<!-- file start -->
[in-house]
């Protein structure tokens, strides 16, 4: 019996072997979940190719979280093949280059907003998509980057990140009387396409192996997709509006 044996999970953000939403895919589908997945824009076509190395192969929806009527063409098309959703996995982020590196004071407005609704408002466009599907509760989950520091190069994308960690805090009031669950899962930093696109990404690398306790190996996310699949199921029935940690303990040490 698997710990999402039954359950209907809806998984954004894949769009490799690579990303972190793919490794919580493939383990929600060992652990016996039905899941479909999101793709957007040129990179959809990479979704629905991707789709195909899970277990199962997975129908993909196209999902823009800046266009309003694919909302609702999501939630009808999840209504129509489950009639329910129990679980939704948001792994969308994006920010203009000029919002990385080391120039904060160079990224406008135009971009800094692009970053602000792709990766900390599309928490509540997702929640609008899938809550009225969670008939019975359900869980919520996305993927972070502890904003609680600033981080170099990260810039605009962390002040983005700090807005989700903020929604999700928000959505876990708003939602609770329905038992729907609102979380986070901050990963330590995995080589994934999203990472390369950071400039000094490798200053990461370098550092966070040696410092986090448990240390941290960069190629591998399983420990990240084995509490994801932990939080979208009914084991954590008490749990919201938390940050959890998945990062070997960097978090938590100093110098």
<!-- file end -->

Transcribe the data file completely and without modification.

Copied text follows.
[in-house]
């Protein structure tokens, strides 16, 4: 019996072997979940190719979280093949280059907003998509980057990140009387396409192996997709509006 044996999970953000939403895919589908997945824009076509190395192969929806009527063409098309959703996995982020590196004071407005609704408002466009599907509760989950520091190069994308960690805090009031669950899962930093696109990404690398306790190996996310699949199921029935940690303990040490 698997710990999402039954359950209907809806998984954004894949769009490799690579990303972190793919490794919580493939383990929600060992652990016996039905899941479909999101793709957007040129990179959809990479979704629905991707789709195909899970277990199962997975129908993909196209999902823009800046266009309003694919909302609702999501939630009808999840209504129509489950009639329910129990679980939704948001792994969308994006920010203009000029919002990385080391120039904060160079990224406008135009971009800094692009970053602000792709990766900390599309928490509540997702929640609008899938809550009225969670008939019975359900869980919520996305993927972070502890904003609680600033981080170099990260810039605009962390002040983005700090807005989700903020929604999700928000959505876990708003939602609770329905038992729907609102979380986070901050990963330590995995080589994934999203990472390369950071400039000094490798200053990461370098550092966070040696410092986090448990240390941290960069190629591998399983420990990240084995509490994801932990939080979208009914084991954590008490749990919201938390940050959890998945990062070997960097978090938590100093110098």